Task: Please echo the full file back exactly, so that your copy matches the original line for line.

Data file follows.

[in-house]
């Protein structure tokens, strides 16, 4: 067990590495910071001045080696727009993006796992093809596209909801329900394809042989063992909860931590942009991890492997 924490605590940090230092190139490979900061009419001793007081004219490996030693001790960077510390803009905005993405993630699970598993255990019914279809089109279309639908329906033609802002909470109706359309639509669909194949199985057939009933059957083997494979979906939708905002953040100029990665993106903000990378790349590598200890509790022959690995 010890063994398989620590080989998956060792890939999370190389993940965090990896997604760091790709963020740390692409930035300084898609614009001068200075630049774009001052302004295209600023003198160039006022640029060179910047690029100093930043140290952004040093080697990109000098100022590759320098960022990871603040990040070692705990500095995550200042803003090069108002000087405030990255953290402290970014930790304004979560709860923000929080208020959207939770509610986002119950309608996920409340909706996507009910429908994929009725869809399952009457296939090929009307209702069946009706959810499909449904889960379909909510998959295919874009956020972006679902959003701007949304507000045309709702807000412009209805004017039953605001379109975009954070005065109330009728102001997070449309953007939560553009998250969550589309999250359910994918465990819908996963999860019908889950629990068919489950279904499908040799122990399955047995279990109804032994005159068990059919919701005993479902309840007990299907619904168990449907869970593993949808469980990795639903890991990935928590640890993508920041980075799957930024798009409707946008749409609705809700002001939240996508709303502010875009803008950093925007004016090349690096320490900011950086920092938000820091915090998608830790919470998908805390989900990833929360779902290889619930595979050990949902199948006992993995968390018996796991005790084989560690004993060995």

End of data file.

[in-house]
């Protein structure tokens, strides 16, 4: 067990590495910071001045080696727009993006796992093809596209909801329900394809042989063992909860931590942009991890492997 924490605590940090230092190139490979900061009419001793007081004219490996030693001790960077510390803009905005993405993630699970598993255990019914279809089109279309639908329906033609802002909470109706359309639509669909194949199985057939009933059957083997494979979906939708905002953040100029990665993106903000990378790349590598200890509790022959690995 010890063994398989620590080989998956060792890939999370190389993940965090990896997604760091790709963020740390692409930035300084898609614009001068200075630049774009001052302004295209600023003198160039006022640029060179910047690029100093930043140290952004040093080697990109000098100022590759320098960022990871603040990040070692705990500095995550200042803003090069108002000087405030990255953290402290970014930790304004979560709860923000929080208020959207939770509610986002119950309608996920409340909706996507009910429908994929009725869809399952009457296939090929009307209702069946009706959810499909449904889960379909909510998959295919874009956020972006679902959003701007949304507000045309709702807000412009209805004017039953605001379109975009954070005065109330009728102001997070449309953007939560553009998250969550589309999250359910994918465990819908996963999860019908889950629990068919489950279904499908040799122990399955047995279990109804032994005159068990059919919701005993479902309840007990299907619904168990449907869970593993949808469980990795639903890991990935928590640890993508920041980075799957930024798009409707946008749409609705809700002001939240996508709303502010875009803008950093925007004016090349690096320490900011950086920092938000820091915090998608830790919470998908805390989900990833929360779902290889619930595979050990949902199948006992993995968390018996796991005790084989560690004993060995």